Introduction to Programming
These are hints for someone rusty in C/C++ programming who wants to
course. Although C and C++
are quite different for some applications, this course
makes little use of the object oriented features unique to C++. The
reason to prefer C++ over C is that C++ is
strongly typed, so type errors are flagged at compile time, which can
save hours of debugging. Also, basic input and output may be simpler in
C++. The reason to prefer C is that most books start with C and get to
C++ only later. Also, formatting numerical output to line up in columns,
which is very desirable in numerical computing, is more cumbersome in
C++ than C. Take your pick.
First, you need access to a C/C++ compiler. I prefer a unix environment
where the text editor and compilor are separate programs and I have to
type "make ..." to compile. Others prefer integrated environments where the
editor and compiler are part of the same software package. For a Windows
box you can buy a compiler. I recommend Borland over Microsoft but there
is not much difference between them. Also, there are quite good
shareware compilers for Windows or Linux.
Next you need a book. I recommend "The C Programming Language" by
Kernighan and Ritchie. Another good choice is the "C Programming"
volume in the Schaum's outline series. For C++ there is the "C++
Primer" by Lippman, but you have to read part of Kernighan and Ritchie
Finally, you need to get started. Here is a sequence of exercises that
you might try.
- Follow the instructions to write a program that prints:
- Write a program that prints a line:
Enter n, (enter 0 to stop):
then waits for you to type a number. If the number is a positive integer,
compute the sum of all the integers and print a line:
The sum of the first (n) integers is: (the sum)
If the user types 0, the program should type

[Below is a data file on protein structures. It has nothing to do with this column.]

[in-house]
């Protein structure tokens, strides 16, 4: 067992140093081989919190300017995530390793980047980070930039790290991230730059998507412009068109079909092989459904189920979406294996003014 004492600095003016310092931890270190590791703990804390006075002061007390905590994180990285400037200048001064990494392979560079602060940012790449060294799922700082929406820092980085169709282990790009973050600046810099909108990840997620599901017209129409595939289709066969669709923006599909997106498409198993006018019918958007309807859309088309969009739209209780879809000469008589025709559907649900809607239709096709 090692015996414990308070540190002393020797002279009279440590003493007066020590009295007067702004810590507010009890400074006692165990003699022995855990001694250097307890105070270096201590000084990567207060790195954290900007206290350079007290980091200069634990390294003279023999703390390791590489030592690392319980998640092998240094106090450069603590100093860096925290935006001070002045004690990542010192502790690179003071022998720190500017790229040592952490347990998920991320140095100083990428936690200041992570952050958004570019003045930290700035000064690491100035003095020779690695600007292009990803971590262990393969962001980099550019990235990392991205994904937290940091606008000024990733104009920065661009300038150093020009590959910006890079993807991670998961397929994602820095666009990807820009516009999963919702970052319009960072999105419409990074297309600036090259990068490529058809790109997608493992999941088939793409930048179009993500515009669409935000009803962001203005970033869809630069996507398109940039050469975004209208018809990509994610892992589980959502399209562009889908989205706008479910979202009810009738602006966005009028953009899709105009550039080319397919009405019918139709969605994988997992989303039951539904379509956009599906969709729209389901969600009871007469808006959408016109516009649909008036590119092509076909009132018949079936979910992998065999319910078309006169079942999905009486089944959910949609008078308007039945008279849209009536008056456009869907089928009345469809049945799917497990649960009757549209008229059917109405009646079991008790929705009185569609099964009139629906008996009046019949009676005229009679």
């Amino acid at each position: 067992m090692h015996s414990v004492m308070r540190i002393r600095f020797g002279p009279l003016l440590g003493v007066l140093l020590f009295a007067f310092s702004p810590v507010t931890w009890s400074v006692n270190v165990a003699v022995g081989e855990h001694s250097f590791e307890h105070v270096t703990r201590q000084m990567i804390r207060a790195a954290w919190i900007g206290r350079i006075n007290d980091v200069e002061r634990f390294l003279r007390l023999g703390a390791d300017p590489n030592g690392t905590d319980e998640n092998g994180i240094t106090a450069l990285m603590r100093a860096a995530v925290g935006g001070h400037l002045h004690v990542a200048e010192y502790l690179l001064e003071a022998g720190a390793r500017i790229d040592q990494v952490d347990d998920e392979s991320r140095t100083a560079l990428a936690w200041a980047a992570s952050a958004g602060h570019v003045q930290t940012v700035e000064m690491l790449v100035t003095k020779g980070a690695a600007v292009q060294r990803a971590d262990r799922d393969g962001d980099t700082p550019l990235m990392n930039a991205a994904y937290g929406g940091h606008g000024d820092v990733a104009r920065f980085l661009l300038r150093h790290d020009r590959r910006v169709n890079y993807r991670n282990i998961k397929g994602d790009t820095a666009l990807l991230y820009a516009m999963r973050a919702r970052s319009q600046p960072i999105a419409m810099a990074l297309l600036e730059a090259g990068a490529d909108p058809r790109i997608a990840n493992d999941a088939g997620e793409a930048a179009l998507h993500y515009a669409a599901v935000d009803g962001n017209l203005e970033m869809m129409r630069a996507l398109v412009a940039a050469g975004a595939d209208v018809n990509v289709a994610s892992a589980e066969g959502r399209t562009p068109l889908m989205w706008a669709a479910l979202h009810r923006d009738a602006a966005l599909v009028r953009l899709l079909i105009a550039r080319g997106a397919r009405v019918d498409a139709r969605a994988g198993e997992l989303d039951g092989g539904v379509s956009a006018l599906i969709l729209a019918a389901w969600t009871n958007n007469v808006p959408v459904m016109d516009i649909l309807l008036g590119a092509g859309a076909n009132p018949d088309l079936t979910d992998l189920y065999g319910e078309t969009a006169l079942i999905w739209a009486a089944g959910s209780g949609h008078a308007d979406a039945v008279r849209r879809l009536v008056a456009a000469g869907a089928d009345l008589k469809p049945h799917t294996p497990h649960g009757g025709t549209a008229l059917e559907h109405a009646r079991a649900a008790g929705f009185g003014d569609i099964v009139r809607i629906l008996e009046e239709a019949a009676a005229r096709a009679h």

If the user types a negative number, the program should type
The number you typed: (n), is negative. Please type another or 0 to stop:
The program should continue asking for n until you type 0 or ^C. This exercise
should teach you:
- Control structures: use a for loop and if - then - else or while.
- Error checking: never assume that a user parameter or a parameter from
a procedure is correct. Always test.
- Input and output formatting.
- Procedure calls. Write the program so that the actual sum is calculated by
a prodecure (int) sum( int n) .
- Write a program that reads a list of numbers from a file "smallNumbers" and writes
a file "bigNumbers". The number of numbers is n, which is not known by the program
in advance. The k-th number in "bigNumbers" is the sum numbers k through n in
"smallNumbers". The files "smallNumnbers" and "bigNumbers" should have one number
per line. The program will determine n by reading lines from "small numbers"
until there are no more numbers. Once all the "smallNumbers" numbers are read,
the program will do the adding and to get the "bigNumbers" and output the results.
Finally, use Matlab to plot the results. Start by creating a "smallNumbers"
file by hand with, say, 20 ones. This will teach you file IO, use of arrays,
and get you used to Matlab.